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A simple sentence in Chinese looks syntactially like this: S t p V O. S(ubject),V(erb),O(bject),t(imephrase),p(lacephrase). How do i put a further sentence in another sentence?

  • Give more samples with English for demo. – Daniel Yeung Oct 27 '14 at 13:01
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Sentence as S

There may not be such a thing. In English you might want to say That I came out of the closet surprised them all. While in Chinese you can have

我出柜惊了他们所有人。

Which is normally interpreted as I came out of the closet (and) surprised them all. Not quite the same.

Sentence as O

Plenty.

你知道我出柜了。 You know I've come out of the closet.

And yes, you can have many layers:

你知道他们听说我出柜了。 You know they've heard that I came out of the closet.

But use these in moderation. Long sentences are much more frowned upon in Chinese than they are in English. Keep the nested sentences short.

Sentence as t and p

Not sure if this is what you want, but here you go:

我在他睡觉时出柜了。 I (while he is sleeping) came out of the closet.

我在他睡觉的地方出柜了。 I (at the place where he slept) came out of the closet.

But let's just talk about verb modifiers in general, OK?

我以迅雷不及掩耳之势出柜了。 I (as fast as a lightning strike at close, and you don't even have time to cover your ears) came out of the closet.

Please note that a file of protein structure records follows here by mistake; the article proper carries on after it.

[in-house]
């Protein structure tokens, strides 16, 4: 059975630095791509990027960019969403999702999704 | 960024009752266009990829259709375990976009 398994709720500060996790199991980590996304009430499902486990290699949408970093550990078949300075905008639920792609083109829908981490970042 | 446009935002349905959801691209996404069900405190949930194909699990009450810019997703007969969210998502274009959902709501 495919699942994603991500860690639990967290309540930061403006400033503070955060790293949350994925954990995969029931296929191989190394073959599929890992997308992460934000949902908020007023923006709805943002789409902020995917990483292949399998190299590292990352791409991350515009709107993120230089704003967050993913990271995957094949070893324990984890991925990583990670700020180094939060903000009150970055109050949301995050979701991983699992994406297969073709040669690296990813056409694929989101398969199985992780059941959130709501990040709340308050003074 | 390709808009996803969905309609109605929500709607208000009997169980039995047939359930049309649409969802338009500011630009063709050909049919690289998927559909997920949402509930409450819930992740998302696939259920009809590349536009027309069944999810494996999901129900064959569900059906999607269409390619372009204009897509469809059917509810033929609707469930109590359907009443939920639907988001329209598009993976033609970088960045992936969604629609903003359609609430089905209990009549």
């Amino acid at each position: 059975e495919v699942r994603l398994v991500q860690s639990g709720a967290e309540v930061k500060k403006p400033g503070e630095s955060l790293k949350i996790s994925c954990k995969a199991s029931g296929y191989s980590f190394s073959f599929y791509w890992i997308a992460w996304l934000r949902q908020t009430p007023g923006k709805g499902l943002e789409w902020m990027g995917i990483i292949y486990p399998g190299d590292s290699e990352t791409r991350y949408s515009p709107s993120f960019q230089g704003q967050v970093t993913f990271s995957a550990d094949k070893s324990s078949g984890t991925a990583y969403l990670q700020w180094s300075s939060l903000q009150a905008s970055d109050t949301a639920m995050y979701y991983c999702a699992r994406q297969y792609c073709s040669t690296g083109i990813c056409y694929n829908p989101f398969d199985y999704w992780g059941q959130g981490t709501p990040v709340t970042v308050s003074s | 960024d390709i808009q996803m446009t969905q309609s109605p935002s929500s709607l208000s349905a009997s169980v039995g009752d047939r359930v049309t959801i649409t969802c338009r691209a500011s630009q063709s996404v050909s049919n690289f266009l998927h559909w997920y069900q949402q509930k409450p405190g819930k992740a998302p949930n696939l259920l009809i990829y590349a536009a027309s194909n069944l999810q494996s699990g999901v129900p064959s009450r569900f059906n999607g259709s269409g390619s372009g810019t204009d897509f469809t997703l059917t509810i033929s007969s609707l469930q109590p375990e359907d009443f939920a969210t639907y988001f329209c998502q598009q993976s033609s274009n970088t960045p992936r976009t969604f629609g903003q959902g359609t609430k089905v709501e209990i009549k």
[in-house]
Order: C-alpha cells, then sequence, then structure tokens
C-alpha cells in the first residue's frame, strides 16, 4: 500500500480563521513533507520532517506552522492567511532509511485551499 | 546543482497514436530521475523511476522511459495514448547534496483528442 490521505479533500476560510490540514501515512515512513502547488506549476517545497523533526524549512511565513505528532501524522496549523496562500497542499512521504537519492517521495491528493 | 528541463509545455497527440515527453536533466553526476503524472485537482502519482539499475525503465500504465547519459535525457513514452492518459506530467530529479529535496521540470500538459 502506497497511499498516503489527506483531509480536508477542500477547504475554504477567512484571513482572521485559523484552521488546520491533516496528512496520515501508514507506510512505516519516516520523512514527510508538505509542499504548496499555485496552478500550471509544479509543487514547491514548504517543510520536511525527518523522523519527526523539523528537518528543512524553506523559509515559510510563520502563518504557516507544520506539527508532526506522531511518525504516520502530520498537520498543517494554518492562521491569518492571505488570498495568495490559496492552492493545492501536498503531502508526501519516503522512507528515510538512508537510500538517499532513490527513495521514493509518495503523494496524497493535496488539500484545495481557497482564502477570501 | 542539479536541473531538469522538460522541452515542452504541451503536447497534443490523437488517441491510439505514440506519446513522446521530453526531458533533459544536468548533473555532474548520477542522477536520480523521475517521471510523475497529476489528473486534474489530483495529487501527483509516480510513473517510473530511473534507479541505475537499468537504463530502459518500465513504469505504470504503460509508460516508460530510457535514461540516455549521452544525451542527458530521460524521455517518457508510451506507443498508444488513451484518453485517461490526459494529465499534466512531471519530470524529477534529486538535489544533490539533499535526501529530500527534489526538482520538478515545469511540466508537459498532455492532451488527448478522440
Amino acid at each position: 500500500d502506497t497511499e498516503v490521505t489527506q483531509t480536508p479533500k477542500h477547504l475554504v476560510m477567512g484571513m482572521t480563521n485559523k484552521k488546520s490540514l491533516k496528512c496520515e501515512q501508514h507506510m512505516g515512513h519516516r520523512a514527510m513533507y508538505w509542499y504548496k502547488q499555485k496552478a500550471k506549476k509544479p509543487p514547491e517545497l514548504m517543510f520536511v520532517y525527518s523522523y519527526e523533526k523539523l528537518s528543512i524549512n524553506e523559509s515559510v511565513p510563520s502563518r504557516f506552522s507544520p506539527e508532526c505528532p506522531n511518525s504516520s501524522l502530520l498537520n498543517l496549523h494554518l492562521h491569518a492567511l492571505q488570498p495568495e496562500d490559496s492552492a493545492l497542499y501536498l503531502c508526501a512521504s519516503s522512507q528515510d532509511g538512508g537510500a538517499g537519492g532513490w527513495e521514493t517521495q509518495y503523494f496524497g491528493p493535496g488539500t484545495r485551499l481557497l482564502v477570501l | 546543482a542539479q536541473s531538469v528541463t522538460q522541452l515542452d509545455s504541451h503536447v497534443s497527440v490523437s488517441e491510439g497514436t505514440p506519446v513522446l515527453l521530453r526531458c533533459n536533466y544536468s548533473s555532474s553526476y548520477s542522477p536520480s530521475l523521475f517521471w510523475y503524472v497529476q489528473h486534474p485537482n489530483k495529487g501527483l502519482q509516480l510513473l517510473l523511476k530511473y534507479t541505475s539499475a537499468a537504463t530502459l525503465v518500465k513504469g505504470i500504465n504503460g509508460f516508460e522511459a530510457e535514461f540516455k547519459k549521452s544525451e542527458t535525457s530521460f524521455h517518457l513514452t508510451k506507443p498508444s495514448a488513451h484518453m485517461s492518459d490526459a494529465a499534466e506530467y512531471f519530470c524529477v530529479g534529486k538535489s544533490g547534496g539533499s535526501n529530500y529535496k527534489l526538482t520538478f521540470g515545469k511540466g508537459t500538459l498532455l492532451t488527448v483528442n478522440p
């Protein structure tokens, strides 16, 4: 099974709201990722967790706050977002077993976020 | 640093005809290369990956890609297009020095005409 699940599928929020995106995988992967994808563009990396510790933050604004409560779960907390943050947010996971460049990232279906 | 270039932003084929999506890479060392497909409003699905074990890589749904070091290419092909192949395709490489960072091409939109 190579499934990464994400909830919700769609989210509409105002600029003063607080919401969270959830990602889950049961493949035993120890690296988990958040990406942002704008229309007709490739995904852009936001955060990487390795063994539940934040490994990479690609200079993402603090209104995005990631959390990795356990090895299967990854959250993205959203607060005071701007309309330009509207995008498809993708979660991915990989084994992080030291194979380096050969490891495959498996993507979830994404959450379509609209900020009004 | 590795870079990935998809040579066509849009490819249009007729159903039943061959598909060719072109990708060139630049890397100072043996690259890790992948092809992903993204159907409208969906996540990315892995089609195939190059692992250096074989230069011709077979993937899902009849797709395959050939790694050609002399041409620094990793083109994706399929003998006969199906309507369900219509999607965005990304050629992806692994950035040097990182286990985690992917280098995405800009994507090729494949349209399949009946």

It is hell of a long phrase in English. Normally you would consider this unidiomatic in Chinese, but here we have only six (or nine, depends on how you count) Chinese characters and it is an idiom from classical Chinese. so the sentence come out just fine.

Sentence as V

I put this at last because I've run out of closet related examples.

There are some idioms that look like sentences but can function as verbs:

你别王婆卖瓜了。

This directly translates to You stop old-lady-Wang-sells-watermelon-ing, which is to say stop bragging about your goods.

But generally it is very rare. If you create one yourself instead of using idioms, other people may have a hard time understanding.

How to be idiomatic

The English language has this great right branching ability; clauses or nested sentences are like its second nature. The Chinese language can do a bit of right branching as well, but it is not very good at it. So in most cases if you have an English sentence that has a clause, you want to change its style while you are translating.

For example, you say

I have a bird that sings beautifully.

But in Chinese you want to say

我有一只唱歌很好听的鸟。

Notice how you get rid of the clause and make it a simple noun modifier and stick it to the left of the object with “的”. Or you can say

我有一只鸟,(它)唱歌很好听。

Again, you get rid of the clause by making it to two sentences.

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